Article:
Advant's GREB-master takes another step
Can a new turn help right 3000 pricing?

Changing models reflects 3000 pricing

For three days this week we've begun to cover the change in owning an HP 3000 during 2006. Captain GREB — who we're now told is not Advant's Steve Pirie, but someone else at Advant — has told us and the 3000 newsgroup readers of a program HP can't keep from the community, SSEDIT, which transforms 3000 model strings. (We'll have a full Q&A with Advant on the subject soon enough. If you have any more questions you'd like us to ask, send them to our editorial offices.)

While this kind of system-changing activity was turned to less-than-legal ends in the 1990s, in our current era these changes to a 3000 qualify as end-of-HP-life customer comfort. HP has done some of its share of making 3000 customers more comfortable as they prepare for a platform transition. Very little, however, has been done by the vendor to align the 3000's cost with its receding vendor lifespan.

Put more plainly, a system with only two years of supported life should be selling for less than its authorized used reseller equipment price. HP has aleady acknowledged this computer line should drop in cost. The evidence lies in the HP parts price list, as pointed out by OpenMPE board member Matt Purdue.

Purdue was answering a question about how to get an upgrade into an A-Class server. Was this even available anymore from HP? A customer who's homesteading, MMFab, didn't have budget to beef up its A-Class back in 2002. Now the funds are present for their upgrade, according to Dave Powell.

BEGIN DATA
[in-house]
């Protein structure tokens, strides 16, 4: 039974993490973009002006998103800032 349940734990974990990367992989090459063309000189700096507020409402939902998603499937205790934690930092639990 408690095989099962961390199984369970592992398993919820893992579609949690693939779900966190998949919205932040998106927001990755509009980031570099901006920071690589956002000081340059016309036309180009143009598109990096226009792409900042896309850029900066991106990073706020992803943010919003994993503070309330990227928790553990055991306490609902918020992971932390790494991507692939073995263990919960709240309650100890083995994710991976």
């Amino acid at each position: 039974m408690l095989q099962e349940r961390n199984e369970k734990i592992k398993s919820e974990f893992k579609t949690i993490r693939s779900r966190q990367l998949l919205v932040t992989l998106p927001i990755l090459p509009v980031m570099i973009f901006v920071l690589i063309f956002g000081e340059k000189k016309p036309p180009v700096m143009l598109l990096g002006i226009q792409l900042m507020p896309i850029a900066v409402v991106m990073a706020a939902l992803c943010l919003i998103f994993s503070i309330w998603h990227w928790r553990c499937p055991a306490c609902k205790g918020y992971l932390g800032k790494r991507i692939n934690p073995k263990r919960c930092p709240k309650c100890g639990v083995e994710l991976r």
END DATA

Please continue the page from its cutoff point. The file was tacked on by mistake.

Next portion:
HP's price list showed the more powerful A-Class processor board, along with a trade-in credit for the older model. The price for the A-Class board from HP, A6891-62001, has dropped from more than $3,500 to $800 in the past year, according to Purdue's notes from HP's Partsurfer Web site:

Go to and search for part# A6891-62001 for a new processor and part# A6891-69001 for a replacement (requires exchange of defective part). You’ll also need to call 800-227-8164 for availability. You’ll need to schedule the install with your local HP SE.

Just over a year ago the cost was: A6891-62001 $3,532.24; the A6891-69001 exchange $2,583; plus installation at $294/hour Mon-Fri one hour minimum plus travel charge $140. Today partsurfer gives A6891-69001 $800 and A6891-62001 $1,744.

Both the A6891-69001 and A6891-62001 are for the 650Mhz PA8700 processor. I would also ask what warranty is provided by HP for the new processor and installation — and that if there are any problems that affect the operation of your current perfectly running box, if HP guarantees they will restore your box to perfect running order.

Offering a program like SSEDIT for use by the third party community is going to help reduce the cost of HP 3000 systems. It should also open up the availability of low-cost systems, aside from the MPE/iX licensing issues. (Very real issues, it would appear, for the next two-plus years. HP has insisted that an MPE/iX license is linked to a piece of 3000 hardware like a brain to a body.) But SSEDIT can make 3000 hardware more plentiful, according to HP consultant Joe Dolliver:

Long live the HP 3000s. I would imagine that this also allows HP-UX systems to be converted to HP 3000 systems, which would open up tons of N-Class systems cheap.

HP derives little revenue by now for these systems, since it's stopped selling them. All that would be lost is HP's $400-plus support charge for installation of the new board. (We'd bet that with the use of SSEDIT, that charge could be reduced using a third party support engineer.) And it looks like those parts for the 3000 systems are already being discounted by HP. All of that reduction is a break that benefits all the 3000 computer users grappling with other costs, even as they homestead on the way to migration. Whether that's the right thing to do, or to oppose in a legal action, will be a subject of our podcast Monday.